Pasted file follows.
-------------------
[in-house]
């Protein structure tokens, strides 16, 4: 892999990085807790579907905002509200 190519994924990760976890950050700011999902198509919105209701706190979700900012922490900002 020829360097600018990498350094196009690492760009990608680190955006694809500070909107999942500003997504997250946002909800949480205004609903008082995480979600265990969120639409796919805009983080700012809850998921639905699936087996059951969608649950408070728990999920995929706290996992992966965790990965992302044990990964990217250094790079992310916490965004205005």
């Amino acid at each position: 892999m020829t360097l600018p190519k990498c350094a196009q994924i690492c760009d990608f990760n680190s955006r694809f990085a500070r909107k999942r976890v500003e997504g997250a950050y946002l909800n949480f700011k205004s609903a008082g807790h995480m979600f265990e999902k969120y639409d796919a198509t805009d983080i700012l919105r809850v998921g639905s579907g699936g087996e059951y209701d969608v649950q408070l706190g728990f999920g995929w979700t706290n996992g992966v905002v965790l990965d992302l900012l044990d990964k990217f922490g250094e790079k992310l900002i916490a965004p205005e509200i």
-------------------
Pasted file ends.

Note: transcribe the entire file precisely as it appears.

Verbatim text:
[in-house]
């Protein structure tokens, strides 16, 4: 892999990085807790579907905002509200 190519994924990760976890950050700011999902198509919105209701706190979700900012922490900002 020829360097600018990498350094196009690492760009990608680190955006694809500070909107999942500003997504997250946002909800949480205004609903008082995480979600265990969120639409796919805009983080700012809850998921639905699936087996059951969608649950408070728990999920995929706290996992992966965790990965992302044990990964990217250094790079992310916490965004205005």
């Amino acid at each position: 892999m020829t360097l600018p190519k990498c350094a196009q994924i690492c760009d990608f990760n680190s955006r694809f990085a500070r909107k999942r976890v500003e997504g997250a950050y946002l909800n949480f700011k205004s609903a008082g807790h995480m979600f265990e999902k969120y639409d796919a198509t805009d983080i700012l919105r809850v998921g639905s579907g699936g087996e059951y209701d969608v649950q408070l706190g728990f999920g995929w979700t706290n996992g992966v905002v965790l990965d992302l900012l044990d990964k990217f922490g250094e790079k992310l900002i916490a965004p205005e509200i």